Tuesday, December 5, 2017


After tending to mail orders in the morning, I headed over to Crawford Notch for an afternoon trail-and-bushwhack ramble to check out damage on the lower Dry River and visit a clifftop with views up and down the notch.

I had to stop for a photo of the classic Bretton Woods vista.

I parked at the Pleasant Valley picnic area on Rt. 302. The cliff I was heading for can be seen on the shoulder to the right.

This pleasant trail along the Saco River was opened by Crawford Notch State Park staff a few years ago. It makes a pleasant loop hike possible on the floor of Crawford Notch in combination with the Saco River Trail and Dry River Connector (which leads from the SE end of Saco River Trail to Dry River Campground).

A peaceful stretch of the Saco.

A spur of Maggie's Run crosses Rt. 302 and meanders through hardwoods to the Saco River Trail.

According to noted ecologist Tom Wessels, there is a stand of old-growth hardwood along the SE end of the Saco River Trail.


John Dickerman, manager of Crawford Notch State Park, had recently called me to describe the damage caused by Dry River floodwaters during the October 30 storm. The Dry River Trail is currently closed to use by the WMNF due to major washouts and heavy damage to the suspension bridge partway up the valley. In keeping with the trail closure, I bushwhacked parallel to the trail through areas of sand deposited by the river.

I popped over for a look at a trench-like eroded section of the trail.

John had told me of a major blowout of the riverbank - and the trail with it - near the Wilderness boundary about 0.7 mile from Rt. 302. Yikes!

The river blasted through a former overflow channel (first scoured out by Tropical Storm Irene in 2011?), exposing lots of ledge.

There's a small cascade here.

Just downstream is a milky pool overlooked by a large boulder.

Near here was the launching point for the bushwhack to the clifftop. For a good distance I followed an old logging road that winds northward up the slope.

After the road petered out, there was good bare ground hardwood whacking, as seen here looking back..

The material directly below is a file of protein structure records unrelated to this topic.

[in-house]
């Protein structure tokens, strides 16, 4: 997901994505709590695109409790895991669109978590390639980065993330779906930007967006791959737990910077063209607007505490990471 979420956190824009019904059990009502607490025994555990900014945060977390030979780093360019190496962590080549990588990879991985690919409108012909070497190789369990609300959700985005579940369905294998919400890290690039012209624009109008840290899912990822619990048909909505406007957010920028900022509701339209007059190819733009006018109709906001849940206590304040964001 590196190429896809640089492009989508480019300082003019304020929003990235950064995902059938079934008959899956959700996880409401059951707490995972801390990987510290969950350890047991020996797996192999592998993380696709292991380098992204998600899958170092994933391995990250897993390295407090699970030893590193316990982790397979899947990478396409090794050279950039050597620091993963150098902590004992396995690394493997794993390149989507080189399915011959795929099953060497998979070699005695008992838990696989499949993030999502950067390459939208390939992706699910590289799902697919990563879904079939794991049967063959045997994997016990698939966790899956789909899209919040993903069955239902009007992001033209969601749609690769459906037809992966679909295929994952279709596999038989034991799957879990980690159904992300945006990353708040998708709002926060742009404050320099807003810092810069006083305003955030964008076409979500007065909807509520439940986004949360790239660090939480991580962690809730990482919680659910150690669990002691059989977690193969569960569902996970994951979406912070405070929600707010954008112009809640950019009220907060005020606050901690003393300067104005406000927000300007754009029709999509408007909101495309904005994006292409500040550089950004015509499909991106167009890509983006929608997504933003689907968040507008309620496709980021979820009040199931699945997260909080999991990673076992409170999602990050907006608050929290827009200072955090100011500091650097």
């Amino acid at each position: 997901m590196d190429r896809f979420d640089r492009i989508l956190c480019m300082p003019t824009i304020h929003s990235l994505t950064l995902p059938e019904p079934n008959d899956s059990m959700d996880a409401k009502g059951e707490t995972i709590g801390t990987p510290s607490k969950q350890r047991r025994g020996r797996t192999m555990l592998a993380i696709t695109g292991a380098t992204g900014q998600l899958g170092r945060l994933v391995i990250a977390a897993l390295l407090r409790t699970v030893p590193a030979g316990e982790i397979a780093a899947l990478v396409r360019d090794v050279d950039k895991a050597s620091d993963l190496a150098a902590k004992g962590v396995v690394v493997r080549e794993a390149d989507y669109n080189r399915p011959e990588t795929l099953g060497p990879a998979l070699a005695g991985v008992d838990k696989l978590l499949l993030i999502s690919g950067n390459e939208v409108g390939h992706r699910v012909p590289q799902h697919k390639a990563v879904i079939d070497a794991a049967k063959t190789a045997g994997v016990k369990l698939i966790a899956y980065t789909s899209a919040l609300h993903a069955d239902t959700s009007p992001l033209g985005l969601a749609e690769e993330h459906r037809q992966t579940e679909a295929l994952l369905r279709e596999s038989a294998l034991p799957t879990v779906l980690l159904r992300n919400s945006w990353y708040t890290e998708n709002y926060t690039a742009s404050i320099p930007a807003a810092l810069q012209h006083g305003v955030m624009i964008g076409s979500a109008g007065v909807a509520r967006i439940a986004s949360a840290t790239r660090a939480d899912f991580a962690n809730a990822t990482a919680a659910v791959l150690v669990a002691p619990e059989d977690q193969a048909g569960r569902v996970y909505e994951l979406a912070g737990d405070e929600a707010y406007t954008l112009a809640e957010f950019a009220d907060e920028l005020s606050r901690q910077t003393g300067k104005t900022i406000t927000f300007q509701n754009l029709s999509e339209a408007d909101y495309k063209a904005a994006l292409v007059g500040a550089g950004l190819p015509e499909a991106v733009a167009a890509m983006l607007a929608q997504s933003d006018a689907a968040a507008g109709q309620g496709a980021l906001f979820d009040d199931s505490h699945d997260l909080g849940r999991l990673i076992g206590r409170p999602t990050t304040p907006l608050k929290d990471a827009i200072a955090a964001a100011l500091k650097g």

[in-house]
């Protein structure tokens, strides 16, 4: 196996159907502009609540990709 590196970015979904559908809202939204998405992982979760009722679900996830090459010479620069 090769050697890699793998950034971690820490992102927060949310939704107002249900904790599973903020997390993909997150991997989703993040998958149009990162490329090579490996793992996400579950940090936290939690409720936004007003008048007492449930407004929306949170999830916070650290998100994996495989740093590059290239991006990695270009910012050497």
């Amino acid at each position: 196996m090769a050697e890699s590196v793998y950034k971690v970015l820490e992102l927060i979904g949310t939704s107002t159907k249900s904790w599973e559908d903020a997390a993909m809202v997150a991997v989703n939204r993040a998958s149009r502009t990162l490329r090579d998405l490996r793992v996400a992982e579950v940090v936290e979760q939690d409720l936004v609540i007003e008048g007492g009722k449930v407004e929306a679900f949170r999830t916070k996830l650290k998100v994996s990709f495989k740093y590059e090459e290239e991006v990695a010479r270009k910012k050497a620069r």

The final approach was on a sidehill with slippery oak leaves.

As I recalled from previous visits, the clifftop yields some interesting views of the Crawford Notch area. To the SE you can see the long west ridge of Stairs Mountain with the nubbly peak of Mt. Crawford beyond.

Looking south down the Notch, with Bartlett Haystack and Mt. Tremont on the horizon. Mt. Bemis and Frankenstein Cliff (in shadow) are to the right.

Looking NW up the Notch.

Mt. Willey and Mt. Webster.


Boulders in the woods.

Late afternoon in the hardwoods.

Back in the valley I bushwhacked south along the Dry River, seeing many signs of major erosion.

This lofty, steep-faced gravel bank has been around for a while, but was probably expanded by Irene and the October storm.

Looking downstream to Frankenstein Cliff.

Interesting dike of dark rock (basalt?) in the granitic bedrock.

The floodwaters deposited tons of sand in the woods.

I followed the Dry River Connector (a continuation of the old logging railroad grade) over to the Dry River Campground, then crossed Rt. 302 and took Maggie's Run back to my car. Near the campground the river created another channel during the October storm, cutting a wide swath through the Dry River Connector. Wow!



  1. Wow...great trip, Steve. As the saying goes, "geologic time includes right now"!

    1. Thanks, Steve. A lot has been happening at Dry River!